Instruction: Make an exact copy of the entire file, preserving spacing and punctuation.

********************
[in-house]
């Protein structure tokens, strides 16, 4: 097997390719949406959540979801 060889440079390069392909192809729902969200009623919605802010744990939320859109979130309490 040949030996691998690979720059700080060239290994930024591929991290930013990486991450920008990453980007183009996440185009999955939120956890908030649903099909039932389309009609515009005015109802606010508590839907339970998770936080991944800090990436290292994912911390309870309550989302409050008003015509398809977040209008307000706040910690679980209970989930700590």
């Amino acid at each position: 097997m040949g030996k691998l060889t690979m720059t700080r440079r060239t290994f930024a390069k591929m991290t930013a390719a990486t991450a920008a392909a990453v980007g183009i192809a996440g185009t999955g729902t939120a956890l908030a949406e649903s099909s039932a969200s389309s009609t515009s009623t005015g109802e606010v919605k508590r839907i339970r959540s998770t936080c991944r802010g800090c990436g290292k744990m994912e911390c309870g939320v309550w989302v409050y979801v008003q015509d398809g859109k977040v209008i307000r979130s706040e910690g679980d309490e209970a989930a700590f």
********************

[in-house]
């Protein structure tokens, strides 16, 4: 097997390719949406959540979801 060889440079390069392909192809729902969200009623919605802010744990939320859109979130309490 040949030996691998690979720059700080060239290994930024591929991290930013990486991450920008990453980007183009996440185009999955939120956890908030649903099909039932389309009609515009005015109802606010508590839907339970998770936080991944800090990436290292994912911390309870309550989302409050008003015509398809977040209008307000706040910690679980209970989930700590």
């Amino acid at each position: 097997m040949g030996k691998l060889t690979m720059t700080r440079r060239t290994f930024a390069k591929m991290t930013a390719a990486t991450a920008a392909a990453v980007g183009i192809a996440g185009t999955g729902t939120a956890l908030a949406e649903s099909s039932a969200s389309s009609t515009s009623t005015g109802e606010v919605k508590r839907i339970r959540s998770t936080c991944r802010g800090c990436g290292k744990m994912e911390c309870g939320v309550w989302v409050y979801v008003q015509d398809g859109k977040v209008i307000r979130s706040e910690g679980d309490e209970a989930a700590f």